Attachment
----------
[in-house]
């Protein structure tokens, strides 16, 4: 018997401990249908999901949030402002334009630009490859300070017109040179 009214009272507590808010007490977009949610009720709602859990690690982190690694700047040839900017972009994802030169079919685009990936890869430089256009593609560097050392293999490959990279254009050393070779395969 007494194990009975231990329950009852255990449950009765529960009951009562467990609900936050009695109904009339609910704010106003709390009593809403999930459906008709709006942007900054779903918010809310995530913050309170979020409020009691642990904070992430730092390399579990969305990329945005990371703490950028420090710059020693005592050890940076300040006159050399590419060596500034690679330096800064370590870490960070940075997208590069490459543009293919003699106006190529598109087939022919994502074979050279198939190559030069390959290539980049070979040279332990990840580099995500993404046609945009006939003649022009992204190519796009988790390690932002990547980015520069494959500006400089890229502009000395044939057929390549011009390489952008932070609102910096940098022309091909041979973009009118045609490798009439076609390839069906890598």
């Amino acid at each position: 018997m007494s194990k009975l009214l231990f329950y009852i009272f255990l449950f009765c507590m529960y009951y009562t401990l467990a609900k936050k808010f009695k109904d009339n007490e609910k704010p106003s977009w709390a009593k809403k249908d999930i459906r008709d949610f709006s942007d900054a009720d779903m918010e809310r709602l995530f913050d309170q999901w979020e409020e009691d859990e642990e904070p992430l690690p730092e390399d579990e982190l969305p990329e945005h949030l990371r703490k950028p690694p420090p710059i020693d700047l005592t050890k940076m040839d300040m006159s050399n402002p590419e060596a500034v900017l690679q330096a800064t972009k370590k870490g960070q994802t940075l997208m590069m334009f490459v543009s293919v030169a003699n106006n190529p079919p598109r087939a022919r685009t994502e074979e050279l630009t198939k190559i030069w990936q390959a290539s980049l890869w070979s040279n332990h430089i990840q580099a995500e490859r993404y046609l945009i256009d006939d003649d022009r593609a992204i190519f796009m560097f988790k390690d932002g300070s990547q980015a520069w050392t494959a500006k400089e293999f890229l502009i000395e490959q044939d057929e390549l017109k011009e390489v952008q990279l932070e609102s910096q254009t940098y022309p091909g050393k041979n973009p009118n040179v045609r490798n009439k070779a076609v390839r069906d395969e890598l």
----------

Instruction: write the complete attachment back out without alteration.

[in-house]
């Protein structure tokens, strides 16, 4: 018997401990249908999901949030402002334009630009490859300070017109040179 009214009272507590808010007490977009949610009720709602859990690690982190690694700047040839900017972009994802030169079919685009990936890869430089256009593609560097050392293999490959990279254009050393070779395969 007494194990009975231990329950009852255990449950009765529960009951009562467990609900936050009695109904009339609910704010106003709390009593809403999930459906008709709006942007900054779903918010809310995530913050309170979020409020009691642990904070992430730092390399579990969305990329945005990371703490950028420090710059020693005592050890940076300040006159050399590419060596500034690679330096800064370590870490960070940075997208590069490459543009293919003699106006190529598109087939022919994502074979050279198939190559030069390959290539980049070979040279332990990840580099995500993404046609945009006939003649022009992204190519796009988790390690932002990547980015520069494959500006400089890229502009000395044939057929390549011009390489952008932070609102910096940098022309091909041979973009009118045609490798009439076609390839069906890598």
């Amino acid at each position: 018997m007494s194990k009975l009214l231990f329950y009852i009272f255990l449950f009765c507590m529960y009951y009562t401990l467990a609900k936050k808010f009695k109904d009339n007490e609910k704010p106003s977009w709390a009593k809403k249908d999930i459906r008709d949610f709006s942007d900054a009720d779903m918010e809310r709602l995530f913050d309170q999901w979020e409020e009691d859990e642990e904070p992430l690690p730092e390399d579990e982190l969305p990329e945005h949030l990371r703490k950028p690694p420090p710059i020693d700047l005592t050890k940076m040839d300040m006159s050399n402002p590419e060596a500034v900017l690679q330096a800064t972009k370590k870490g960070q994802t940075l997208m590069m334009f490459v543009s293919v030169a003699n106006n190529p079919p598109r087939a022919r685009t994502e074979e050279l630009t198939k190559i030069w990936q390959a290539s980049l890869w070979s040279n332990h430089i990840q580099a995500e490859r993404y046609l945009i256009d006939d003649d022009r593609a992204i190519f796009m560097f988790k390690d932002g300070s990547q980015a520069w050392t494959a500006k400089e293999f890229l502009i000395e490959q044939d057929e390549l017109k011009e390489v952008q990279l932070e609102s910096q254009t940098y022309p091909g050393k041979n973009p009118n040179v045609r490798n009439k070779a076609v390839r069906d395969e890598l």